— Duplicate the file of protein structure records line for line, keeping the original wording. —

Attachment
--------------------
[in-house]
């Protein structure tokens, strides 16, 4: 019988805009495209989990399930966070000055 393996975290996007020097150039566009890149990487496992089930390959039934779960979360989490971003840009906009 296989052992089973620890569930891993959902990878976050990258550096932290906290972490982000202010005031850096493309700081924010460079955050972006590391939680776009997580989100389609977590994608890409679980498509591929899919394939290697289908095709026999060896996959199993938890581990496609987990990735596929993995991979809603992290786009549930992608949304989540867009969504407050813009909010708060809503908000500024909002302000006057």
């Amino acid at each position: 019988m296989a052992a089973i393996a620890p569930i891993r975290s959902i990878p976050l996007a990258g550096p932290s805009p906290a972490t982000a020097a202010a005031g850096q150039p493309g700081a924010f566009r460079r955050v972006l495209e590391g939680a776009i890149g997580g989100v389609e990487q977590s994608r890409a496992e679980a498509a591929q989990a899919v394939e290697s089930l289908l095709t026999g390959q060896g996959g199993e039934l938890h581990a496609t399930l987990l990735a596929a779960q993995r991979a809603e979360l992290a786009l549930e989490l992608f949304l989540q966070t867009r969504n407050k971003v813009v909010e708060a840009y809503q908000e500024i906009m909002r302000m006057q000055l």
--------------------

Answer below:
[in-house]
């Protein structure tokens, strides 16, 4: 019988805009495209989990399930966070000055 393996975290996007020097150039566009890149990487496992089930390959039934779960979360989490971003840009906009 296989052992089973620890569930891993959902990878976050990258550096932290906290972490982000202010005031850096493309700081924010460079955050972006590391939680776009997580989100389609977590994608890409679980498509591929899919394939290697289908095709026999060896996959199993938890581990496609987990990735596929993995991979809603992290786009549930992608949304989540867009969504407050813009909010708060809503908000500024909002302000006057």
């Amino acid at each position: 019988m296989a052992a089973i393996a620890p569930i891993r975290s959902i990878p976050l996007a990258g550096p932290s805009p906290a972490t982000a020097a202010a005031g850096q150039p493309g700081a924010f566009r460079r955050v972006l495209e590391g939680a776009i890149g997580g989100v389609e990487q977590s994608r890409a496992e679980a498509a591929q989990a899919v394939e290697s089930l289908l095709t026999g390959q060896g996959g199993e039934l938890h581990a496609t399930l987990l990735a596929a779960q993995r991979a809603e979360l992290a786009l549930e989490l992608f949304l989540q966070t867009r969504n407050k971003v813009v909010e708060a840009y809503q908000e500024i906009m909002r302000m006057q000055l």